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A huge trophy buck steps out at the end of a soybean field, 314 yards away according to your rangefinder. He’s a monster–but the shot’s a real far poke. Are you up to the job? You don’t have to be a Navy SEAL sniper to make a 300-yard shot on a deer-sized target, says Tiger McKee.
McKee’s a tactical rifle trainer, owner of the Shootrite Firearms Academy, and author of The Book of Two Guns, a training manual for the AR-15 rifle and the 1911 handgun. But, he adds, you need to prepare for that shot, well before your chance at the Boone & Crockett record book appears. Here’s how to do it.
1. Actually zero your rifle.
“I see a lot of guys put up a paper plate at 100 yards and fire off a few rounds,” says McKee. “If they hit it? They think they’re good to go. But they’re not.” Let’s say you hit near the top of the paper plate at 100 yards. You aimed for the center, so that puts you three-plus inches off. At 300 yards? “That’s a complete miss,” says McKee. Get to the range, and get as tight a group as you can.
2. Consider zeroing in your rifle at 200 yards
Most hunters zero in their rifles at 100 yards. But, says McKee, with a .308 rifle firing a Federal Match round with a 168 grain bullet, for example, and zeroed at 100 yards, you will have to hold over about 16 inches on your big buck standing 300 yards away–probably way over his back. With a 200 yard zero, same scenario, your hold over is only nine to ten inches. Easier shot, as you (probably) aren’t holding over your crosshairs into thin air! Note, though: with a 200 yards zero, same .308 round, your bullet will impact about two inches high at 100 yards.
3. Actually practice shots at 300 yards––from different shooting positions
At the shooting range, practice hitting targets out to 300 yards (or whatever distance you are comfortable with shooting at). You’re probably firing from a table or the prone position. That’s fine for starters. But there are no tables in the field, and few opportunities to take a prone shot. So, once you and the rifle can do the job at distance, now practice shooting from the kneeling position, with shooting sticks, and by using items like tree trunks to brace and support your rifle. Try to replicate field shots as much as possible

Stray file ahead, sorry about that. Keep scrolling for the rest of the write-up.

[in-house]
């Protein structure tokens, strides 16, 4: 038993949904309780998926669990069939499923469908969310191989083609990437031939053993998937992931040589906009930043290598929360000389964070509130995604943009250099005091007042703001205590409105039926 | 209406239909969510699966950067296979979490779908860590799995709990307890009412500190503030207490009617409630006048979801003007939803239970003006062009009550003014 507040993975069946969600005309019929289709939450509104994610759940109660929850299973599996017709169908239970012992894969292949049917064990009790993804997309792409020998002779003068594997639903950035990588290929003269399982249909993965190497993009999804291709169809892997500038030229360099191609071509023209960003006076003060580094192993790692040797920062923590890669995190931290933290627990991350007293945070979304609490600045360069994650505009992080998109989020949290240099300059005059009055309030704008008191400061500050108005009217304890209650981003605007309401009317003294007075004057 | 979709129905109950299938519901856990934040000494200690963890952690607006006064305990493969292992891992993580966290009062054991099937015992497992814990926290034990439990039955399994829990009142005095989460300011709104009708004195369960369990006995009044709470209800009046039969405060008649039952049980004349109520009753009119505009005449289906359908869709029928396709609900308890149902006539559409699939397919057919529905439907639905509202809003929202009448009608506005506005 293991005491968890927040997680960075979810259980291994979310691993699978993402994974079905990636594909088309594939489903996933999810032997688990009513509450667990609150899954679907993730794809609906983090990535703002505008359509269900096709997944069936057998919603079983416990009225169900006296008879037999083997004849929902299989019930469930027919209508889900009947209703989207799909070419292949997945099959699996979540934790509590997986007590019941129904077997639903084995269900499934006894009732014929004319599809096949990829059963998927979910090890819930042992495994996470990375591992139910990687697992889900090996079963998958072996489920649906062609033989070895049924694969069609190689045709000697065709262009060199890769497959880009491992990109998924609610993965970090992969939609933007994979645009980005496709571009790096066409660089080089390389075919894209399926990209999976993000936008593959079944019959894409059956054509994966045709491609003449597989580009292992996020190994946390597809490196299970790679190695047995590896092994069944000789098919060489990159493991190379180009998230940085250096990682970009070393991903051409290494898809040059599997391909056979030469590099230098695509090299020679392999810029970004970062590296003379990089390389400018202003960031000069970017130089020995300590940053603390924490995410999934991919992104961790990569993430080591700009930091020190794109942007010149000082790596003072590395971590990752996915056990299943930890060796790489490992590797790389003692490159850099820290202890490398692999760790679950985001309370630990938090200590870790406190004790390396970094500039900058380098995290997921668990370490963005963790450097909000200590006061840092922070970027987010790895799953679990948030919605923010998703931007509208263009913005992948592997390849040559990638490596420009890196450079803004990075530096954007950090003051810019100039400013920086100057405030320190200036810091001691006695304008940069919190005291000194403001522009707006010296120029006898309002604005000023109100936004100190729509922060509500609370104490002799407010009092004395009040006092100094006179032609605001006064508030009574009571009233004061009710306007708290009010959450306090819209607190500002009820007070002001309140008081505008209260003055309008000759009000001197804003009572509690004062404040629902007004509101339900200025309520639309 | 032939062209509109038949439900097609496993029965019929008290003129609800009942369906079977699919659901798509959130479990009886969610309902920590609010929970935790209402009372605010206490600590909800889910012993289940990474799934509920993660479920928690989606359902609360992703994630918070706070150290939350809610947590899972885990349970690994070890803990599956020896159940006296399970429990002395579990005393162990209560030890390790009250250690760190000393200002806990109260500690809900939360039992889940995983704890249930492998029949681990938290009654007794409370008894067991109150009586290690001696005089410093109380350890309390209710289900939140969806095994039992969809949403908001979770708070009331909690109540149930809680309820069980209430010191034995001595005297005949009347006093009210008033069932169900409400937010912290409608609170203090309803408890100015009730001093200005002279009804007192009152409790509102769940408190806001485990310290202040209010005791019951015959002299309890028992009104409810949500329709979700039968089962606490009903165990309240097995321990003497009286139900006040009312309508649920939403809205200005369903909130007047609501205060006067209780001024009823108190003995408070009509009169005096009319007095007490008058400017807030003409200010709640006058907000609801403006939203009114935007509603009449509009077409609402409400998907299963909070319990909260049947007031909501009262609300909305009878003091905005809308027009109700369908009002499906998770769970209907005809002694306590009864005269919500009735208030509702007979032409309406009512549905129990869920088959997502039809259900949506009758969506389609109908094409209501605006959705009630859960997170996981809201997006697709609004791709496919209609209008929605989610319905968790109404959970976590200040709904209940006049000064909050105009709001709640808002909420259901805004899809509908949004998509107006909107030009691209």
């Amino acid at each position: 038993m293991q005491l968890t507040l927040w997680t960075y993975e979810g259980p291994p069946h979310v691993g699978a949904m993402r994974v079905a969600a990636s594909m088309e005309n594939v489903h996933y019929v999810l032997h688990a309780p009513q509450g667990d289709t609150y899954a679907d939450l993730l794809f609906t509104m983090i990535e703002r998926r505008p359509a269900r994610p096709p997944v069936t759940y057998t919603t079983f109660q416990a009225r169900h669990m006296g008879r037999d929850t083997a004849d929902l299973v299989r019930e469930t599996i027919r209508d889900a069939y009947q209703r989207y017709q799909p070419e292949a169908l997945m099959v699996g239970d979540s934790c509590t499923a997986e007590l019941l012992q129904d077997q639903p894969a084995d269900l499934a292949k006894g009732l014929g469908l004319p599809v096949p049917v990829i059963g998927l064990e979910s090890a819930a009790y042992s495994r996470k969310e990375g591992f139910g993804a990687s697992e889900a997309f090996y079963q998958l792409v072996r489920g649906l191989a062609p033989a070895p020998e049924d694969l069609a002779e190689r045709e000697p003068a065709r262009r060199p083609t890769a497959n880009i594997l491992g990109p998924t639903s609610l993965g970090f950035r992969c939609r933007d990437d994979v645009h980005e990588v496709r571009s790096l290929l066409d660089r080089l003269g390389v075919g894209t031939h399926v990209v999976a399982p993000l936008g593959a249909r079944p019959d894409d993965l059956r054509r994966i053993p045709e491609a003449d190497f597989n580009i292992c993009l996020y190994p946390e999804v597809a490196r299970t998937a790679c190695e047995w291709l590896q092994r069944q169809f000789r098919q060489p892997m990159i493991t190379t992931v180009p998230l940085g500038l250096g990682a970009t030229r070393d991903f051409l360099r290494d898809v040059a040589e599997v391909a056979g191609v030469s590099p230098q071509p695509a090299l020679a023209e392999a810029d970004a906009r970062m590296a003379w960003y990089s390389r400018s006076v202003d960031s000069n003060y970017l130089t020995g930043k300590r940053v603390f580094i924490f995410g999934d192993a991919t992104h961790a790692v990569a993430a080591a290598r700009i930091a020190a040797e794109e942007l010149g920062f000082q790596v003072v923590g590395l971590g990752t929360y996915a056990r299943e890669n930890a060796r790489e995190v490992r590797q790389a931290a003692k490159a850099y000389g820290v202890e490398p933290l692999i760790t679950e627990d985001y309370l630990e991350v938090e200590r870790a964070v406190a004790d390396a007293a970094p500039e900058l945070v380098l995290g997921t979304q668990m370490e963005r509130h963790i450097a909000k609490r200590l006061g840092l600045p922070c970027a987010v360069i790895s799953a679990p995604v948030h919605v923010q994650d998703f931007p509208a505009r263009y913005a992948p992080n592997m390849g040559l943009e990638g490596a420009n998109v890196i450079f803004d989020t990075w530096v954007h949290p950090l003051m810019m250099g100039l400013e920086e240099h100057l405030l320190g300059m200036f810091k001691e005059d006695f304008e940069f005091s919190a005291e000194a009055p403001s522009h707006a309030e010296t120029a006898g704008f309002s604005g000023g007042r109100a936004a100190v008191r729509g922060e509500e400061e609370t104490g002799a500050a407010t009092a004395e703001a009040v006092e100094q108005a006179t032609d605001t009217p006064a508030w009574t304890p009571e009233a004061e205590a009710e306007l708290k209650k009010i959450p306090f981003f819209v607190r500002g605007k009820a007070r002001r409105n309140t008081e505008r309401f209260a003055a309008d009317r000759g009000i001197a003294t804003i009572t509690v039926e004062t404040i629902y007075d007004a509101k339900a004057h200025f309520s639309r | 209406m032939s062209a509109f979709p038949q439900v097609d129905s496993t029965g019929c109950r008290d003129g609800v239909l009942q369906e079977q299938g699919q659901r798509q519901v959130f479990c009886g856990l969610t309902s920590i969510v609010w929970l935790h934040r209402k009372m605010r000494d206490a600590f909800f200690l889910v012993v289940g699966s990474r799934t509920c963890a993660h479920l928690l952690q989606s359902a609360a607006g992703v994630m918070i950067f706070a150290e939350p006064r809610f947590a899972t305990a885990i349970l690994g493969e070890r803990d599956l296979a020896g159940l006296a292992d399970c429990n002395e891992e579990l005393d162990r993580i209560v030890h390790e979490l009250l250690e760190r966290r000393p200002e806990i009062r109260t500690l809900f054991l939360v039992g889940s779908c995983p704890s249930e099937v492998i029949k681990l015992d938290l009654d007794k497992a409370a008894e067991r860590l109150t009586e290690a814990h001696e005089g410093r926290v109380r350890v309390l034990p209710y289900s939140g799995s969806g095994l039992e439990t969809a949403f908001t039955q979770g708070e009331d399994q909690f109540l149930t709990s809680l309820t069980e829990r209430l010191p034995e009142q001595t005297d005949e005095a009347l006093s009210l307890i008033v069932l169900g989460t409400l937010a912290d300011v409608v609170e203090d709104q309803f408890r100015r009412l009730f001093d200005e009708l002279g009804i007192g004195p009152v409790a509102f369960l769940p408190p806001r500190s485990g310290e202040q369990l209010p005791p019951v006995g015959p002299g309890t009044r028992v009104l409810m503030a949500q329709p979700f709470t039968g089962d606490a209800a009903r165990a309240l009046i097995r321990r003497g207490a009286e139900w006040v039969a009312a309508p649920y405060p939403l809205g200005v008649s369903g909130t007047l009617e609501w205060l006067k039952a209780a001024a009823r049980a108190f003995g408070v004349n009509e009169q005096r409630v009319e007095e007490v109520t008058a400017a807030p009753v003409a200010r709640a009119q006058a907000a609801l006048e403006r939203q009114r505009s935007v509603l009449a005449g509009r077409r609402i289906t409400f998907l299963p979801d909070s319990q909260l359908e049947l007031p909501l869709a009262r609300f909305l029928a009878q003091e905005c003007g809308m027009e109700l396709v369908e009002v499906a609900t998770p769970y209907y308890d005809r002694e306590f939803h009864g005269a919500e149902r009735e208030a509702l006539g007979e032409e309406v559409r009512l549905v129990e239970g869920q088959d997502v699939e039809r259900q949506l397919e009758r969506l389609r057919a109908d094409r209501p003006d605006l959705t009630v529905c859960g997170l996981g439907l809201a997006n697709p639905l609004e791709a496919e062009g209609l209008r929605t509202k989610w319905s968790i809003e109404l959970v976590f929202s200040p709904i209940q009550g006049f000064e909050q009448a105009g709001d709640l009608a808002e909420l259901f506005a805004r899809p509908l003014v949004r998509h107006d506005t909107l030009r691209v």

4. Find the ammunition that works best––and stick with it
“We’ll have guys at Shootrite who are punching one-inch groups or better at 100 and 200 yards, all day long. The next day, their shots suddenly jump three inches high and several inches right or left. Why? They switched ammo.” Ammunitions made by different manufacturers will have different trajectories, says McKee, even if they are the same bullet weight and rated at more or less the same muzzle velocities. If you’re dead on with one brand of ammo at 100 yards, and then next brand kicks you over three inches, that means you will be off nine to ten inches off at 300 yards with this second ammo.
5. Don’t go cheap on the scope base and rings
It will cost a little more, but quality rings and bases are a must. McKee sees it all the time: a guy has a $1,200 rifle topped with a $900 optic, and the two are joined with a $20 scope-base-and-rings kit. “That rig isn’t going to hold up the way it needs to,” says McKee. “The recoil itself can wreck your zero. And the first time your scope gets bumped? You’re missing!”